A mum has revealed her bizarre condition that sees her eating a full tub of Johnson’s Baby Talcum Powder a day.
Lisa Anderson first started eating the powder 15 years ago when she felt the urge after using it on her young son following a bath.
The 44-year-old reckons she’s spent a grand total of around £8,000 on her unusual craving and runs off to the bathroom at least 40 times a day to gorge on the white powder she eats off the back of her hand.
Lisa, who suffers from anxiety and depression, spends at least £10 per week on her craving.
She eats the bathroom staple up to every 30 minutes and routinely wakes up four times a night to feed her habit.
She says she only eats one meal a day and skips breakfast and lunch to gorge on the powder throughout the day.
Lisa, from Paignton, Devon, kept her habit secret for a decade before confiding in her ex-partner – and has now plucked up the courage to get professional help.
The mum-of five was recently told by doctors she may have symptoms of PICA syndrome, which is an eating disorder characterised by a compulsion to eat non-food items. She’s set to get professional help in later this month, and is speaking out to urge others to speak out too.
I do get it’s a bit weird. It just has this nice soapy taste. I can get through a 200g bottle in a day. With the bigger ones I get through about one-and-a-half a week.
I remember getting really drawn to its smell. Now I can’t do without it. I go up and get some every half an hour.
Lisa first developed symptoms of PICA syndrome in 2004 just a few days after giving birth to her fifth child.
The mum-of-five added:
One day I remember being in the bathroom and the smell was just overpowering.
There was a bit of dust that had come off the top of the bottle. I had this sudden urge to eat it and I just couldn’t fight it.
I just licked it off my hand and really enjoyed it. It just hit this spot. It was satisfying a craving I never knew I had.
Just like someone with an addiction I was just having more and more each time I went to have some.
I can’t really go half an hour without it. The longest I’ve been without it is two days. That was the worst time of my life. I hated it.
I’ve never snorted it or anything like that. I just like eating it.
It does really dry your mouth out though. It has to be the classic one.
It’s the chalky texture that I crave.
I wake up at least four times in the night as my body just craves it.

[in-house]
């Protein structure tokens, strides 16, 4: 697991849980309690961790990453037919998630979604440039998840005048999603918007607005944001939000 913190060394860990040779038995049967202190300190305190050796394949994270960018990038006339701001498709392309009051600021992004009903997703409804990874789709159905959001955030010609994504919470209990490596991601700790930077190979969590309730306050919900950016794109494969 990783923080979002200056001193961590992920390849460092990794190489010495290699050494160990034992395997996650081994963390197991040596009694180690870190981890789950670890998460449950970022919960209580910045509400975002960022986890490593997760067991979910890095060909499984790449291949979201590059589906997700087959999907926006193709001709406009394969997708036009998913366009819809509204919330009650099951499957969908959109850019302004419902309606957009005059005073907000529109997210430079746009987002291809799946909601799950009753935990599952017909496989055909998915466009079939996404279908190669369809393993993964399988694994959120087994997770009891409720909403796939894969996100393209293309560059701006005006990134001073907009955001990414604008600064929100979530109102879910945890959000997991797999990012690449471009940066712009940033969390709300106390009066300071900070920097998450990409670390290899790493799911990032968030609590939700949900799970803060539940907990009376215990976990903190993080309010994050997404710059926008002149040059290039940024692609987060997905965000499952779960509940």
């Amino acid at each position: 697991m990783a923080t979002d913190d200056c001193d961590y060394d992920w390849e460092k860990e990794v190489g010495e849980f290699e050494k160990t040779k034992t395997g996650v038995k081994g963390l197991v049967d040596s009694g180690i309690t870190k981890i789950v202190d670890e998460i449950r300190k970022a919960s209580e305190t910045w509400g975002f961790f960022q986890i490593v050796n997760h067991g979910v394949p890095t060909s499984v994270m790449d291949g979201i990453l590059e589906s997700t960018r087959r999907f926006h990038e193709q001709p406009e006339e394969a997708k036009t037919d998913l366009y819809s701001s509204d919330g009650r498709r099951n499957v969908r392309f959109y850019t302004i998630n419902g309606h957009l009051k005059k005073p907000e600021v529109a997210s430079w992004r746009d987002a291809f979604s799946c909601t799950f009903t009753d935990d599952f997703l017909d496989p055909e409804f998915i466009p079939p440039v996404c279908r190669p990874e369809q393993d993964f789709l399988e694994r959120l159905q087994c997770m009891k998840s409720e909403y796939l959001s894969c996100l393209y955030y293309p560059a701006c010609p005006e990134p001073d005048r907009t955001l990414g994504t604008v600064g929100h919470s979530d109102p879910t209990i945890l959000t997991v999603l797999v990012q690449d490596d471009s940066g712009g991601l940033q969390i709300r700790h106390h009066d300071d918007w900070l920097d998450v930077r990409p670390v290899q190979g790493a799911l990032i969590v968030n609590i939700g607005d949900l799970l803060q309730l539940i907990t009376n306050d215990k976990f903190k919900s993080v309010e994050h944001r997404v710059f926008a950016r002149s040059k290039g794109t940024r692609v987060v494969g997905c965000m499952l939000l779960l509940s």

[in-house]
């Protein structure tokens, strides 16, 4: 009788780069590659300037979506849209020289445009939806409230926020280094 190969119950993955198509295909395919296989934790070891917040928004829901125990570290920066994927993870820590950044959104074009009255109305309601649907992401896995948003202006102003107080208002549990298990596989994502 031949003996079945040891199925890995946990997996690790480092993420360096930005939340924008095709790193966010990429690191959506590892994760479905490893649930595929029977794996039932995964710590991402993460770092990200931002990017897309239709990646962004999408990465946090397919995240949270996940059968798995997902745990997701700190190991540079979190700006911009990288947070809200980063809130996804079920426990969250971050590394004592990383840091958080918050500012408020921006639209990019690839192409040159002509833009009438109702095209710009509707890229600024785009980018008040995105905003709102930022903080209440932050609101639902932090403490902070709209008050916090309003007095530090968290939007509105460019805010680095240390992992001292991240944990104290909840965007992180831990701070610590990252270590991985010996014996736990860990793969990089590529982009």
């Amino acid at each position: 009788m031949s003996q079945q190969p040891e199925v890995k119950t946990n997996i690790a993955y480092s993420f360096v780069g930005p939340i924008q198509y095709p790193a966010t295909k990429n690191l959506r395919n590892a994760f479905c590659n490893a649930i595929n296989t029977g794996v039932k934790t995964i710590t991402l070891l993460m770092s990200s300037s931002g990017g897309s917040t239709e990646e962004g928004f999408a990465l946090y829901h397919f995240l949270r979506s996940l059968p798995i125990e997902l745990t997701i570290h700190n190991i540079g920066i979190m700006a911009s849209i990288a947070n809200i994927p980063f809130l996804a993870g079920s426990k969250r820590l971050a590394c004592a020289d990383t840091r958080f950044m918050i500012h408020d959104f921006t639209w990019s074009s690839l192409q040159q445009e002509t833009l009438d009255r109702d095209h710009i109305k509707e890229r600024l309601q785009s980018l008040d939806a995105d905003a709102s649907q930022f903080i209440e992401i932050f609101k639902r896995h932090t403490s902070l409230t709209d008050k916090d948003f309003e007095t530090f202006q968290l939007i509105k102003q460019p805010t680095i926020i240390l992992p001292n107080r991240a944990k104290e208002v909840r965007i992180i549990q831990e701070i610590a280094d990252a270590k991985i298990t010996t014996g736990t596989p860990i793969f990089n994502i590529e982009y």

She kept her condition secret for 10 years until her ex-partner stormed into the bathroom having grown suspicious of her regular visits.
It wasn’t until Lisa visited her GP last year that she was given a formal suspected diagnosis.
Although not formally diagnosed, doctors have told Lisa her cravings could be a result of a possible iron deficiency, OCD and PICA syndrome.
She has been referred by her GP for counselling, due to start this month.
Despite doing this for years and years I sat down earlier this year and thought this just cannot be normal.
My partner doesn’t like me doing it because of the links it has to cancer and the impact it could be having on my health.
I went online and did my own bit of research, then I decided to go to my GP. I just want to raise awareness to others.
I spent years not knowing what was going on or happening. But it turns out it is a condition. And I just want to let others know they are not alone.
Talcum powder is a powder made from a mineral called talc, a clay mineral made up of silicon, magnesium and oxygen.
It is thought the mineral is poisonous to the body if either inhaled or consumed.
Breathing problems are the most common side effect, as well as a cough and eye irritation. But it can also cause chest pain, low blood pressure, convulsions, diarrhoea and vomiting – and even lung failure.
The International Agency for Research on Cancer, part of the World Health Organisation, has previously ruled talc as possibly cancerous to humans based on a range of studies.
In 2016, a US study found a 33% increase in the risk of ovarian cancer with genital talc use. The NHS dubbed the study too small to be conclusive but does note gynaecologists recommend using plain, unperfumed soaps to gently wash the vagina.
In July 2018, Johnson & Johnson was ordered to pay £3.6billion to 22 women after asbestos in baby powder gave them cancer. Johnson & Johnson has always refuted the claim its talcum powder is unsafe.
People who have inhaled or ingested talcum powder are advised to seek help immediately.
If you have a story you want to tell, send it to UNILAD via [email protected]